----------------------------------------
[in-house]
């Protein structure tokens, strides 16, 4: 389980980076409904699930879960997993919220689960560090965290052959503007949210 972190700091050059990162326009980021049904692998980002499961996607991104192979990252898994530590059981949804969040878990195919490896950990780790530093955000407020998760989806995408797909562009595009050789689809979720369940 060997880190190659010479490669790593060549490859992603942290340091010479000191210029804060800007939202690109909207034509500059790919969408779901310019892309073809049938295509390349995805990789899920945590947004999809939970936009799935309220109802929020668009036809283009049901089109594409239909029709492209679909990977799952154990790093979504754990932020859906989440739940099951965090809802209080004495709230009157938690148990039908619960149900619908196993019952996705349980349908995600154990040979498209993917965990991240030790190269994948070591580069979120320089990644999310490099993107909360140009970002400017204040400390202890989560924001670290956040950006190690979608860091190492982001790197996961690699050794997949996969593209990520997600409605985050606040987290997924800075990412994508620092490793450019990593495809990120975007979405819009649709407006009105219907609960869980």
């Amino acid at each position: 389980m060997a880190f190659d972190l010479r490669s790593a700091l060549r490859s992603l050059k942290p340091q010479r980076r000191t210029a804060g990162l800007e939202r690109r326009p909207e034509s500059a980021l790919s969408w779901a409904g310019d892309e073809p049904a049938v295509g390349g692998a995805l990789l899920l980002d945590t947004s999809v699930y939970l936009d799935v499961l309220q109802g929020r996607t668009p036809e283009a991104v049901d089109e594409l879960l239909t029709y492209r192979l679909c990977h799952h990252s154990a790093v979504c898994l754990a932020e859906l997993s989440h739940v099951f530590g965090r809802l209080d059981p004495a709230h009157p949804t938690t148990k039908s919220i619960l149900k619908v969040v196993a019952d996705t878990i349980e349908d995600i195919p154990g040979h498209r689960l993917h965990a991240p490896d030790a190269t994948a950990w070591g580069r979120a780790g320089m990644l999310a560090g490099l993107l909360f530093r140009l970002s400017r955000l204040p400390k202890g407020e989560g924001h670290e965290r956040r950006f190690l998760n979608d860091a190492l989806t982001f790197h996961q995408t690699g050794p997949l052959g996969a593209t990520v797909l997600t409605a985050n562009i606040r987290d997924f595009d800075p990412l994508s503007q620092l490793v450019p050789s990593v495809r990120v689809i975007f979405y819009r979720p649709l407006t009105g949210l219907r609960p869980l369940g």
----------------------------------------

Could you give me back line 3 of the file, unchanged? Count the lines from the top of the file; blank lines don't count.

């Amino acid at each position: 389980m060997a880190f190659d972190l010479r490669s790593a700091l060549r490859s992603l050059k942290p340091q010479r980076r000191t210029a804060g990162l800007e939202r690109r326009p909207e034509s500059a980021l790919s969408w779901a409904g310019d892309e073809p049904a049938v295509g390349g692998a995805l990789l899920l980002d945590t947004s999809v699930y939970l936009d799935v499961l309220q109802g929020r996607t668009p036809e283009a991104v049901d089109e594409l879960l239909t029709y492209r192979l679909c990977h799952h990252s154990a790093v979504c898994l754990a932020e859906l997993s989440h739940v099951f530590g965090r809802l209080d059981p004495a709230h009157p949804t938690t148990k039908s919220i619960l149900k619908v969040v196993a019952d996705t878990i349980e349908d995600i195919p154990g040979h498209r689960l993917h965990a991240p490896d030790a190269t994948a950990w070591g580069r979120a780790g320089m990644l999310a560090g490099l993107l909360f530093r140009l970002s400017r955000l204040p400390k202890g407020e989560g924001h670290e965290r956040r950006f190690l998760n979608d860091a190492l989806t982001f790197h996961q995408t690699g050794p997949l052959g996969a593209t990520v797909l997600t409605a985050n562009i606040r987290d997924f595009d800075p990412l994508s503007q620092l490793v450019p050789s990593v495809r990120v689809i975007f979405y819009r979720p649709l407006t009105g949210l219907r609960p869980l369940g």